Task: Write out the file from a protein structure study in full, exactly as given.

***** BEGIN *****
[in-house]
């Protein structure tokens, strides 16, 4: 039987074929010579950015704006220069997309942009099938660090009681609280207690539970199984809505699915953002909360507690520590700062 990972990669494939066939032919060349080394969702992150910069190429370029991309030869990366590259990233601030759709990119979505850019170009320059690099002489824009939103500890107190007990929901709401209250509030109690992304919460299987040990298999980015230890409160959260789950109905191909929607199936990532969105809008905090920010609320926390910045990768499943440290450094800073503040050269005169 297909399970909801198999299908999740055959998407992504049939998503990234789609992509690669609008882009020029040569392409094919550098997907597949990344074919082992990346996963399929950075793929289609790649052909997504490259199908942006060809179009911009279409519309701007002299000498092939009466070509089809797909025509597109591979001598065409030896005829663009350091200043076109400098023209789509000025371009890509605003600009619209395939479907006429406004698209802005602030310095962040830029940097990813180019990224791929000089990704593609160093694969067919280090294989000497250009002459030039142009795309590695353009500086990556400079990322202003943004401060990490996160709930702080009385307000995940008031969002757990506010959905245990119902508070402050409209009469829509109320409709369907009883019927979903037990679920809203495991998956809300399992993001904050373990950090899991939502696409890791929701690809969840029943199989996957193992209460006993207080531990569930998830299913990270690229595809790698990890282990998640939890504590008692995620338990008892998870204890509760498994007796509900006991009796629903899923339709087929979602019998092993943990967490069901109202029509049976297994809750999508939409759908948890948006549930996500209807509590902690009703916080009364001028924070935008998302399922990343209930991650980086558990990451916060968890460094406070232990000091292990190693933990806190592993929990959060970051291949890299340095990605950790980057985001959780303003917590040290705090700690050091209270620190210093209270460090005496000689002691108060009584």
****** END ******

[in-house]
């Protein structure tokens, strides 16, 4: 039987074929010579950015704006220069997309942009099938660090009681609280207690539970199984809505699915953002909360507690520590700062 990972990669494939066939032919060349080394969702992150910069190429370029991309030869990366590259990233601030759709990119979505850019170009320059690099002489824009939103500890107190007990929901709401209250509030109690992304919460299987040990298999980015230890409160959260789950109905191909929607199936990532969105809008905090920010609320926390910045990768499943440290450094800073503040050269005169 297909399970909801198999299908999740055959998407992504049939998503990234789609992509690669609008882009020029040569392409094919550098997907597949990344074919082992990346996963399929950075793929289609790649052909997504490259199908942006060809179009911009279409519309701007002299000498092939009466070509089809797909025509597109591979001598065409030896005829663009350091200043076109400098023209789509000025371009890509605003600009619209395939479907006429406004698209802005602030310095962040830029940097990813180019990224791929000089990704593609160093694969067919280090294989000497250009002459030039142009795309590695353009500086990556400079990322202003943004401060990490996160709930702080009385307000995940008031969002757990506010959905245990119902508070402050409209009469829509109320409709369907009883019927979903037990679920809203495991998956809300399992993001904050373990950090899991939502696409890791929701690809969840029943199989996957193992209460006993207080531990569930998830299913990270690229595809790698990890282990998640939890504590008692995620338990008892998870204890509760498994007796509900006991009796629903899923339709087929979602019998092993943990967490069901109202029509049976297994809750999508939409759908948890948006549930996500209807509590902690009703916080009364001028924070935008998302399922990343209930991650980086558990990451916060968890460094406070232990000091292990190693933990806190592993929990959060970051291949890299340095990605950790980057985001959780303003917590040290705090700690050091209270620190210093209270460090005496000689002691108060009584």